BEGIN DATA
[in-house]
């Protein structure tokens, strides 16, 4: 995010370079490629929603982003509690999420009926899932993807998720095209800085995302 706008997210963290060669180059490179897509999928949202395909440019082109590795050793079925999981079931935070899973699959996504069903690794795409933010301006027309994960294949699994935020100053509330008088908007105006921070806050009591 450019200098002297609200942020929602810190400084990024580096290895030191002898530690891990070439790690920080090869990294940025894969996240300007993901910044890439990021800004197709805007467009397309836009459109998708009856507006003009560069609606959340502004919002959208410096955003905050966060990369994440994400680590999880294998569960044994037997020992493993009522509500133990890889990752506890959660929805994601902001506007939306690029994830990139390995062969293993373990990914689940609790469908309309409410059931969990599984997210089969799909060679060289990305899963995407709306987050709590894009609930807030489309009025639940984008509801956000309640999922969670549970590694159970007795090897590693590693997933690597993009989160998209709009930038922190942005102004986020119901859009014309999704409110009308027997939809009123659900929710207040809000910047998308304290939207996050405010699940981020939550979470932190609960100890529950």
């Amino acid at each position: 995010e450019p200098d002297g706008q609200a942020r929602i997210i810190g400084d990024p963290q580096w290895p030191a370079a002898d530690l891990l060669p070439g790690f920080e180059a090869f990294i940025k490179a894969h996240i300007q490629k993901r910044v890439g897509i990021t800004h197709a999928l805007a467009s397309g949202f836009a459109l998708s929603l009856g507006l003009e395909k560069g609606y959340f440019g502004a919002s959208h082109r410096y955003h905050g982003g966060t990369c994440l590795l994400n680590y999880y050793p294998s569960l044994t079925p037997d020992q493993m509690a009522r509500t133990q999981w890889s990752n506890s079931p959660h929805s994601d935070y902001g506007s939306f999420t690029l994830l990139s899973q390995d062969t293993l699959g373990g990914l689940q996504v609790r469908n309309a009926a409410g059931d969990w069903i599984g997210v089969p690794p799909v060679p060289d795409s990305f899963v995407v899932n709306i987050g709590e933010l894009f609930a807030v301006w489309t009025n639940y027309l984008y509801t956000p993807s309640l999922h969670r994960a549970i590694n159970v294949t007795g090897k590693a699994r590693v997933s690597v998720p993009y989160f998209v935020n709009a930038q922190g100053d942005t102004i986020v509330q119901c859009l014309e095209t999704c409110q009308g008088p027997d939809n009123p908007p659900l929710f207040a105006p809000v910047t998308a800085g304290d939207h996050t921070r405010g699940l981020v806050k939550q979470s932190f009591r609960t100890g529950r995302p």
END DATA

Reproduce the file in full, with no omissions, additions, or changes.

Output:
[in-house]
């Protein structure tokens, strides 16, 4: 995010370079490629929603982003509690999420009926899932993807998720095209800085995302 706008997210963290060669180059490179897509999928949202395909440019082109590795050793079925999981079931935070899973699959996504069903690794795409933010301006027309994960294949699994935020100053509330008088908007105006921070806050009591 450019200098002297609200942020929602810190400084990024580096290895030191002898530690891990070439790690920080090869990294940025894969996240300007993901910044890439990021800004197709805007467009397309836009459109998708009856507006003009560069609606959340502004919002959208410096955003905050966060990369994440994400680590999880294998569960044994037997020992493993009522509500133990890889990752506890959660929805994601902001506007939306690029994830990139390995062969293993373990990914689940609790469908309309409410059931969990599984997210089969799909060679060289990305899963995407709306987050709590894009609930807030489309009025639940984008509801956000309640999922969670549970590694159970007795090897590693590693997933690597993009989160998209709009930038922190942005102004986020119901859009014309999704409110009308027997939809009123659900929710207040809000910047998308304290939207996050405010699940981020939550979470932190609960100890529950």
């Amino acid at each position: 995010e450019p200098d002297g706008q609200a942020r929602i997210i810190g400084d990024p963290q580096w290895p030191a370079a002898d530690l891990l060669p070439g790690f920080e180059a090869f990294i940025k490179a894969h996240i300007q490629k993901r910044v890439g897509i990021t800004h197709a999928l805007a467009s397309g949202f836009a459109l998708s929603l009856g507006l003009e395909k560069g609606y959340f440019g502004a919002s959208h082109r410096y955003h905050g982003g966060t990369c994440l590795l994400n680590y999880y050793p294998s569960l044994t079925p037997d020992q493993m509690a009522r509500t133990q999981w890889s990752n506890s079931p959660h929805s994601d935070y902001g506007s939306f999420t690029l994830l990139s899973q390995d062969t293993l699959g373990g990914l689940q996504v609790r469908n309309a009926a409410g059931d969990w069903i599984g997210v089969p690794p799909v060679p060289d795409s990305f899963v995407v899932n709306i987050g709590e933010l894009f609930a807030v301006w489309t009025n639940y027309l984008y509801t956000p993807s309640l999922h969670r994960a549970i590694n159970v294949t007795g090897k590693a699994r590693v997933s690597v998720p993009y989160f998209v935020n709009a930038q922190g100053d942005t102004i986020v509330q119901c859009l014309e095209t999704c409110q009308g008088p027997d939809n009123p908007p659900l929710f207040a105006p809000v910047t998308a800085g304290d939207h996050t921070r405010g699940l981020v806050k939550q979470s932190f009591r609960t100890g529950r995302p």